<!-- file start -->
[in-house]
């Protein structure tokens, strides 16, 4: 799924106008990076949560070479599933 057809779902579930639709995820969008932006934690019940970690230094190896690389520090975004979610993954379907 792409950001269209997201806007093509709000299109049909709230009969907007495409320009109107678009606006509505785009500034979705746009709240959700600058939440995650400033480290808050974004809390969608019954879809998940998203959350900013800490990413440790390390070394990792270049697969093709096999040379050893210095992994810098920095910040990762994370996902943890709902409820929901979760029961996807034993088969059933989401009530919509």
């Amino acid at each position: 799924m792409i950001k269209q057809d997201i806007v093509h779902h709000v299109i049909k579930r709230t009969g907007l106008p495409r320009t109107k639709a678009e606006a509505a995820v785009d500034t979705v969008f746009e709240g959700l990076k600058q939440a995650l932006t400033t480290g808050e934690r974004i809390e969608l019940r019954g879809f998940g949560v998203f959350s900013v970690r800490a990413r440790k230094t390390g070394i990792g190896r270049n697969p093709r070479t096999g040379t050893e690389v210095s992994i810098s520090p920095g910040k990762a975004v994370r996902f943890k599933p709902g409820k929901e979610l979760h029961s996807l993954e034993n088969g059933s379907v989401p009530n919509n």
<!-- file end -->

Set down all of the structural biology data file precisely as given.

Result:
[in-house]
């Protein structure tokens, strides 16, 4: 799924106008990076949560070479599933 057809779902579930639709995820969008932006934690019940970690230094190896690389520090975004979610993954379907 792409950001269209997201806007093509709000299109049909709230009969907007495409320009109107678009606006509505785009500034979705746009709240959700600058939440995650400033480290808050974004809390969608019954879809998940998203959350900013800490990413440790390390070394990792270049697969093709096999040379050893210095992994810098920095910040990762994370996902943890709902409820929901979760029961996807034993088969059933989401009530919509």
């Amino acid at each position: 799924m792409i950001k269209q057809d997201i806007v093509h779902h709000v299109i049909k579930r709230t009969g907007l106008p495409r320009t109107k639709a678009e606006a509505a995820v785009d500034t979705v969008f746009e709240g959700l990076k600058q939440a995650l932006t400033t480290g808050e934690r974004i809390e969608l019940r019954g879809f998940g949560v998203f959350s900013v970690r800490a990413r440790k230094t390390g070394i990792g190896r270049n697969p093709r070479t096999g040379t050893e690389v210095s992994i810098s520090p920095g910040k990762a975004v994370r996902f943890k599933p709902g409820k929901e979610l979760h029961s996807l993954e034993n088969g059933s379907v989401p009530n919509n």